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RE: [xsl] Re: Is an XPath processor responsible for catching misspelled tag names when there is an associated Schema?
Subject: RE: [xsl] Re: Is an XPath processor responsible for catching misspelled tag names when there is an associated Schema?|
From: "Michael Kay" <mike@xxxxxxxxxxxx>
Date: Fri, 22 Feb 2008 09:11:44 -0000
> So, as it appears from previous answers, for a number of
> reasons, the XPath processor can not take responsibility for
> catching misspellings.
> But surely something should? (Also misspellings can still
> frequently be valid in the schema due to different contexts
> but similar element names such as <field> and <filed> or
> <book> and <books>).
Yes, it's disappointing that the language semantics are such that on many
occasions, a misspelt name will simply result in retrieving nothing. This is
a consequence of the fact that many users expect to be able to run queries
on untyped data with no schema and therefore no means of distinguishing
correct paths from incorrect ones.
As I mentioned in my previous reply, you can do a lot better if you take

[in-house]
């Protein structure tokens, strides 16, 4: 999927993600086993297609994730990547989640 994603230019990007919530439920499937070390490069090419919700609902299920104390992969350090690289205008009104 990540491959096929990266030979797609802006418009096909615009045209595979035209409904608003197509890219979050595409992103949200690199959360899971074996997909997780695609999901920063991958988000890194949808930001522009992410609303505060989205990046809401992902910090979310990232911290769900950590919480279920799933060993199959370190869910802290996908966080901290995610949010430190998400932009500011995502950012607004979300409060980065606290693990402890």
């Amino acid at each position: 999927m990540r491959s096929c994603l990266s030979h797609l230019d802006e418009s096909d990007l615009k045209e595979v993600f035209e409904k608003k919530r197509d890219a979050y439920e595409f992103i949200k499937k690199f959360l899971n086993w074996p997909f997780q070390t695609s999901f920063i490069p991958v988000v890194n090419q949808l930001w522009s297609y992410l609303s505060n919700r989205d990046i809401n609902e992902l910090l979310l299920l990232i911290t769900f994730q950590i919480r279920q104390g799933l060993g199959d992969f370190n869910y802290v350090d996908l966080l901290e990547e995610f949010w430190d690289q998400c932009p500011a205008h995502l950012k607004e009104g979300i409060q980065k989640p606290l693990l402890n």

care to define the types of your variables and parameters, and to use
constructs like match="schema-element(book)" rather than simply
match="book", to make it clear that you only want to match books that
conform to the schema definition.
I have had it in mind for quite some time to experiment with some stronger
checking than this: to see what happens if you assume that match="book"
means match="schema-element(book)", and produce warnings as if that had been
written. I refer to this concept as "assumed validity". The main difficulty
with implementing this is that Saxon currently uses the same type
inferencing rules for diagnostics and for optimization; to do this well, you
would need to keep a "known type" used when generating code, and a "best
guess type" used for diagnostic warnings. (Actually, the guessed type can
also be useful for optimization - you can sometimes generate fast path code
for the expected case, and a slower path for use if your compile-time
guesses turn out to be wrong. Saxon occasionally does this for cardinality
guessing, specifically for expressions that can usually be expected to
produce a singleton.)